Medical Robotics Magazine

The first and only commercial feature medical robotics news magazine, founded February 2007 by John J. Otrompke, JD, consultant and publisher


Medical Robotics Magazine is the world's first and only commercial feature news magazine devoted to all aspect of the medical robotics industry- including robotic surgery, physical therapy robots, hospital orderlies, and other topics related to robotic medicine. As a feature magazine, Medical Robotics features interviews, business news, conference coverage and editorials, as well as a generous portion of articles written by noteworthy robotics surgeons as well as clinical trials reports. MR has been on-line since 2007, and first appeared in print in January of 2008 at the annual meeting of MIRA (the Minimally Invasive Robotics Association) in Rome, Italy. Medical Robotics Magazine is copyrighted, features a nascent Board of Editorial Advisors, and is indexed by the U.S. Library of Congress. All contents (c) 2011 John J. Otrompke, JD Contact: John J. Otrompke, JD 646-730-0179

Wednesday, August 8, 2007

British Universities Study Rehabilitation for Spinal Cord Injuries with Intelligent Exoskeleton Robot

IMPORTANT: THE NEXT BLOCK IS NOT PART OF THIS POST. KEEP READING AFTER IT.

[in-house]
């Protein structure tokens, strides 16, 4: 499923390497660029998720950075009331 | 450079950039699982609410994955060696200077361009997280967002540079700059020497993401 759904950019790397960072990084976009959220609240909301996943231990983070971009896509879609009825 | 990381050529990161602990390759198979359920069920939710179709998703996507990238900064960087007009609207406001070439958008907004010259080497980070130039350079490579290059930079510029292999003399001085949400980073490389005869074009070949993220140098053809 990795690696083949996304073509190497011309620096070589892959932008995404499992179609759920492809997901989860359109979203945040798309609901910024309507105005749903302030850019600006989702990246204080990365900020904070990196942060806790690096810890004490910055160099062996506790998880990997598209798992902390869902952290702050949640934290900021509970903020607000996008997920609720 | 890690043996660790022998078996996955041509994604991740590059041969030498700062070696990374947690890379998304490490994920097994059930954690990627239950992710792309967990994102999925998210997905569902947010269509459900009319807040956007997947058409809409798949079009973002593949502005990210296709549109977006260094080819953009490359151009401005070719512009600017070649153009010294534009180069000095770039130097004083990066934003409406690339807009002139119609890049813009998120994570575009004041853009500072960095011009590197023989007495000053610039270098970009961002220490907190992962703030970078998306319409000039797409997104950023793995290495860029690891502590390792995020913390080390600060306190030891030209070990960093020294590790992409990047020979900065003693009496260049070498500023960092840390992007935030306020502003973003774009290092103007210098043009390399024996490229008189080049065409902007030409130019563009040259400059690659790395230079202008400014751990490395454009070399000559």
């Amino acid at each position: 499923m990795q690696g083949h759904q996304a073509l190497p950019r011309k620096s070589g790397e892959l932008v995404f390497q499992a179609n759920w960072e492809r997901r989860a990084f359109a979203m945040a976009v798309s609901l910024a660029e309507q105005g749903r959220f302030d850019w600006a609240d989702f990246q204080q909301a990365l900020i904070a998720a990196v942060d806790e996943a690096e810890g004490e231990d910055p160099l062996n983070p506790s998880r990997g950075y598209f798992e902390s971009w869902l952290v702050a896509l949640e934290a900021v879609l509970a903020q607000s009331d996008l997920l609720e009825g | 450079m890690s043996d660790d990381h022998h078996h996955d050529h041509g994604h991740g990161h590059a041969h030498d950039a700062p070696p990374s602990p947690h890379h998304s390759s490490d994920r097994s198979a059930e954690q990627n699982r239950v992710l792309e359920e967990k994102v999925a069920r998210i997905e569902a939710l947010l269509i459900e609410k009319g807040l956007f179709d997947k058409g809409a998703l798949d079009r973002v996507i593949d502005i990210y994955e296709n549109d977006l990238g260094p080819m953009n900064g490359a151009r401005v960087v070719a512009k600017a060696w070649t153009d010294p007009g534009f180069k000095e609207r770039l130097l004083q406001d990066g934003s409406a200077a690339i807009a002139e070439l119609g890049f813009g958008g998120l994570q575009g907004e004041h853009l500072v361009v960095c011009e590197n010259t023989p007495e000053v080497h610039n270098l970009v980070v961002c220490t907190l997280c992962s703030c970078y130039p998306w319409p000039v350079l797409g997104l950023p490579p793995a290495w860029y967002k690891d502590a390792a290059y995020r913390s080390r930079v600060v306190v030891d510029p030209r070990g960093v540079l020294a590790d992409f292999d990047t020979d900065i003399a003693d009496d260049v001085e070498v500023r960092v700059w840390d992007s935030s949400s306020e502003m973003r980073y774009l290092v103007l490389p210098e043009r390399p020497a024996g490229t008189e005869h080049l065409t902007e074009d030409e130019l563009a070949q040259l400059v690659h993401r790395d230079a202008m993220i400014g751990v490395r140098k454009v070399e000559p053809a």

By John J. Otrompke, JD for Medical Robotics Magazine

A team of research institutions in the United Kingdom are developing a new sort of rehabilitation robot. The prototype NeXOS system is designed to be an intelligent exoskeleton which can be instructed to remember and repeat specific limb movements which have been programmed by a physiotherapist.

“We specifically identified spinal cord injuries, and wanted to look at lower limb rehabilitation. These patients go through a process of needing a lot of passive movement, and a lot of them have incomplete lesions,” said Dr Sue Mawson, PhD, a researcher at Sheffield Hallam University in the United Kingdom.

The only robot currently available for rehabilitation in the UK is the Manus system, developed by MIT., according to Mawson.

Public funding for the NeXOS project was awarded in 2002, and the study began the following year, and was complete by 2006. Team members interviewed physiotherapists in designing the prototype.

Another feature of the robot is that physiotherapists can monitor their patient's progress from another location, such as non-clinical settings including their own homes, gyms and sports centers.
The NeXOS design is relatively low-cost and could be deployed over a large number of patients easily were it approved, according to David Bradley, PhD, professor of mechatronic systems at the University of Abertay Dundee in Scotland.

Other collaborators include the University of Sheffield and Barnsley Teaching Hospitals.

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